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Dr. Guglielmina Mutani

Department of Energy, Politecnico di Torino, Italy

 

Talk Title
Space heating energy consumption model at urban scale with a statistical approach

Talk Abstract
 

Nowadays climate change is an important topic that has created awareness about the imbalance that we are generating with our activities. The building sector has the largest potential for significantly reducing greenhouse gas emissions compared to other major emitting sectors. Therefore, the first step in the improvement of the energy performance of buildings is to study, understand and simulate their behavior in order to create effective models that will allow expanding investigations in a bigger area as district or even cities.

This work analyses the buildings space heating energy performance at multi-scale through the evaluation of the main energy-related variables at building, block of buildings and district scale. The purpose of this study is to identify a multiple linear regression model in order to evaluate the space heating energy consumption of a large part of residential buildings of Turin (Italy), to apply a cluster analysis in order to find buildings with similar energy consumptions and to identify the main energy-related characteristics of each group.

The analysis was developed using a GIS tool to identify the buildings characteristics and a statistical software to find the correlations between the dependent and independent variables. In particular, the statistical software SAS Enterprise Guide allows the implementation of different statistical techniques as principal components, multiple linear regressions, and clustering algorithms in order to achieve the purpose of this study.

The resulted models evidenced that the space heating energy consumption not only depends on the characteristics of the building itself but also on the urban characteristics. It was found that, besides the heated volume, the floor area and the surface-to-volume ratio, other important variables influence the energy consumptions. The floor area was positively correlated with the energy consumption while the surface-to-volume ratio showed a curved relationship. At urban scale, the most influential variables were the heated degree days and the albedo; this last was negatively correlated with the space heating consumption. The most important socio-economic variables were the percentage of working people with a positive correlation and the percentage of young inhabitants with a negative correlation.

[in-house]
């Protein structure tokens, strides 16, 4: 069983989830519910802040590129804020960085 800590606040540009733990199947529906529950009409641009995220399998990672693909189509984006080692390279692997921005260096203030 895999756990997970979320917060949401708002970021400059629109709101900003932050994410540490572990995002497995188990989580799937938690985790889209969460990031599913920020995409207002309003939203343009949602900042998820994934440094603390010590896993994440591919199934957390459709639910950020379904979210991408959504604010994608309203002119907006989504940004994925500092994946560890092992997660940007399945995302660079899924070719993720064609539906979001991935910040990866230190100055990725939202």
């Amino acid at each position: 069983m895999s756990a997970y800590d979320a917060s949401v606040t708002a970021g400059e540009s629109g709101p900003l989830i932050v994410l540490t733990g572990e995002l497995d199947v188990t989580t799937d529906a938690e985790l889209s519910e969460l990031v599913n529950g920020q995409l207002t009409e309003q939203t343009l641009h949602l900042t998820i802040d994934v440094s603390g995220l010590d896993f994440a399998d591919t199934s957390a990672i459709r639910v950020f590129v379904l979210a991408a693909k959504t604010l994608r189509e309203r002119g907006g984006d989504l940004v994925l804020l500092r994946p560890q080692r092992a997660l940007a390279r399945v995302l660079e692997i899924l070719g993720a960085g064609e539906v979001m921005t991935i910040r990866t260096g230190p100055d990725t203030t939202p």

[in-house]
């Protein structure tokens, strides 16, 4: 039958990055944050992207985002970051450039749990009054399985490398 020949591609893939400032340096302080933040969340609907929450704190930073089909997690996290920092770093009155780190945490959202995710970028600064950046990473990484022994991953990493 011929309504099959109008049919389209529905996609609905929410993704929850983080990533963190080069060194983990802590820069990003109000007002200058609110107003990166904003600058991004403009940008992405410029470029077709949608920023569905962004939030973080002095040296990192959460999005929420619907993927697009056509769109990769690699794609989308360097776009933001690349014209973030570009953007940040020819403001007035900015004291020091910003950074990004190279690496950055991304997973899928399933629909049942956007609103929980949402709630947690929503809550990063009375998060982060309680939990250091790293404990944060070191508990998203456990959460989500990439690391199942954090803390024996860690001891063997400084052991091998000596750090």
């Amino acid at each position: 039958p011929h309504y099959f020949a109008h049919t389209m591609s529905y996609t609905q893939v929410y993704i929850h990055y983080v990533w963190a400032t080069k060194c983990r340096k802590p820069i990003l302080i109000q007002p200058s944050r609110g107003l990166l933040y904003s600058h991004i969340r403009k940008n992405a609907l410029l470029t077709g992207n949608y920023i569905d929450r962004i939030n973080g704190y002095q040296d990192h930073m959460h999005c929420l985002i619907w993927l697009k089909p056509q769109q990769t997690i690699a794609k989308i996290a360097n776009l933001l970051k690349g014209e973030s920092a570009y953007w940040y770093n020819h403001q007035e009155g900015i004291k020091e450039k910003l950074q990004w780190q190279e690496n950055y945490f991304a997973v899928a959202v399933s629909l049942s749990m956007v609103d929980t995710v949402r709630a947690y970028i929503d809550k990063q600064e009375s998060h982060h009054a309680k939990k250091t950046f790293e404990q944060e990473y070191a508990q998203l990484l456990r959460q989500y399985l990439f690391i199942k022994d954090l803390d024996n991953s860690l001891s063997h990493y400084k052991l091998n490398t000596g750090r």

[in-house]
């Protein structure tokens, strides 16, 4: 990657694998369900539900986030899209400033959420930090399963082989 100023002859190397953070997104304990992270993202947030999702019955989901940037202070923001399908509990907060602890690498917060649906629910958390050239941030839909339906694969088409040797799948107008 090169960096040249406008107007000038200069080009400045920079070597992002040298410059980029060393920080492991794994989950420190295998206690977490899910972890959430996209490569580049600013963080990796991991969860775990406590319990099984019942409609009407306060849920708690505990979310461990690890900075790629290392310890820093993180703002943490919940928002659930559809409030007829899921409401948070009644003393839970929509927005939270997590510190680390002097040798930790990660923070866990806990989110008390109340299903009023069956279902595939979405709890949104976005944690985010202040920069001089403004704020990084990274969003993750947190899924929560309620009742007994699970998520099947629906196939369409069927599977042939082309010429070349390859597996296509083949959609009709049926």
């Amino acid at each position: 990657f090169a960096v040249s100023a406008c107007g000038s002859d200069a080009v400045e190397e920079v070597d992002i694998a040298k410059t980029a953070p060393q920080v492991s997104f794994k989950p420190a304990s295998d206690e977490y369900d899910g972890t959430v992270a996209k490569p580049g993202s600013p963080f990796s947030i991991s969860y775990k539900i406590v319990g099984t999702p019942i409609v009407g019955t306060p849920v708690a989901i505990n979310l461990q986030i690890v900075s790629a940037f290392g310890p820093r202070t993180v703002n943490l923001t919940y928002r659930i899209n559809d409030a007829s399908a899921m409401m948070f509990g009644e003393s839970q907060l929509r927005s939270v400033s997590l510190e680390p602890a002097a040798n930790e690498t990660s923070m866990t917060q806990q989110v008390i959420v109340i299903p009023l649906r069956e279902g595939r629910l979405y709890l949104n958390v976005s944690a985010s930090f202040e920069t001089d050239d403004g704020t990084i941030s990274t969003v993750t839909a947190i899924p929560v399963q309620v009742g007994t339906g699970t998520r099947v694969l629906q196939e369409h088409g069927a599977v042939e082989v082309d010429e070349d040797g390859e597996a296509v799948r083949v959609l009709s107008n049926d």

Furthermore, the cluster analysis evidenced the possibility of grouping buildings with similar energy consumptions and characteristics. This analysis can be useful for policy makers in defining retrofit interventions for every specific group of buildings to improve the energy performance of a city or to identify new more effective energy performance benchmarks.

In conclusion, the statistical GIS-based methodology proposed in this study is quite simple and also replicable to other urban contexts. With this methodology, urban planners, architects and decisions makers can identify an effective solution based on the real buildings heritage to reduce energy consumptions and the relative GHG emissions at neighborhood or urban scale.

Short Biography

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Talk Keywords
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Target Audience
Engineering students, post-doctoral researchers, industry and national laboratories researchers, professors
 
Speaker-intro video
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The International Conference on Innovative Applied Energy (IAPE’18)